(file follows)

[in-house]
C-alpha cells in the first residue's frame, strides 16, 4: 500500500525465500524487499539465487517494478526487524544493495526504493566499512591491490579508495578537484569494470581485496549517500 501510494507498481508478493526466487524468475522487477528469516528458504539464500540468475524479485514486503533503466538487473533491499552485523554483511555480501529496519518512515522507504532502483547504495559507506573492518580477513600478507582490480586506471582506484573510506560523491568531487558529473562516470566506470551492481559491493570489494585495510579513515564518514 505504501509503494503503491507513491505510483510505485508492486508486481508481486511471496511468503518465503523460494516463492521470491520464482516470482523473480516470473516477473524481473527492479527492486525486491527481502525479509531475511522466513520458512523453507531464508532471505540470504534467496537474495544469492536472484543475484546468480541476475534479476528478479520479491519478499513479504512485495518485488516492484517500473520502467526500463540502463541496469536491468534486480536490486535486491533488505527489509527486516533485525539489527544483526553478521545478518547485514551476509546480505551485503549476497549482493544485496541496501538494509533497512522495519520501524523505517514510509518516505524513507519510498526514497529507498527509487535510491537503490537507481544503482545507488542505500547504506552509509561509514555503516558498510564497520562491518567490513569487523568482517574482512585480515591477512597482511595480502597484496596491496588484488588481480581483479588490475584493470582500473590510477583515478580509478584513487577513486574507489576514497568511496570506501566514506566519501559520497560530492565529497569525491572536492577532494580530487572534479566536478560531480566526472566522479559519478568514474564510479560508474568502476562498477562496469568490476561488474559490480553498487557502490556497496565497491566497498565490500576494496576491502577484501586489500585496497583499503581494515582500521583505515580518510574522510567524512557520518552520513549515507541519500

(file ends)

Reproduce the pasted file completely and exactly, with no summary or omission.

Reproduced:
[in-house]
C-alpha cells in the first residue's frame, strides 16, 4: 500500500525465500524487499539465487517494478526487524544493495526504493566499512591491490579508495578537484569494470581485496549517500 501510494507498481508478493526466487524468475522487477528469516528458504539464500540468475524479485514486503533503466538487473533491499552485523554483511555480501529496519518512515522507504532502483547504495559507506573492518580477513600478507582490480586506471582506484573510506560523491568531487558529473562516470566506470551492481559491493570489494585495510579513515564518514 505504501509503494503503491507513491505510483510505485508492486508486481508481486511471496511468503518465503523460494516463492521470491520464482516470482523473480516470473516477473524481473527492479527492486525486491527481502525479509531475511522466513520458512523453507531464508532471505540470504534467496537474495544469492536472484543475484546468480541476475534479476528478479520479491519478499513479504512485495518485488516492484517500473520502467526500463540502463541496469536491468534486480536490486535486491533488505527489509527486516533485525539489527544483526553478521545478518547485514551476509546480505551485503549476497549482493544485496541496501538494509533497512522495519520501524523505517514510509518516505524513507519510498526514497529507498527509487535510491537503490537507481544503482545507488542505500547504506552509509561509514555503516558498510564497520562491518567490513569487523568482517574482512585480515591477512597482511595480502597484496596491496588484488588481480581483479588490475584493470582500473590510477583515478580509478584513487577513486574507489576514497568511496570506501566514506566519501559520497560530492565529497569525491572536492577532494580530487572534479566536478560531480566526472566522479559519478568514474564510479560508474568502476562498477562496469568490476561488474559490480553498487557502490556497496565497491566497498565490500576494496576491502577484501586489500585496497583499503581494515582500521583505515580518510574522510567524512557520518552520513549515507541519500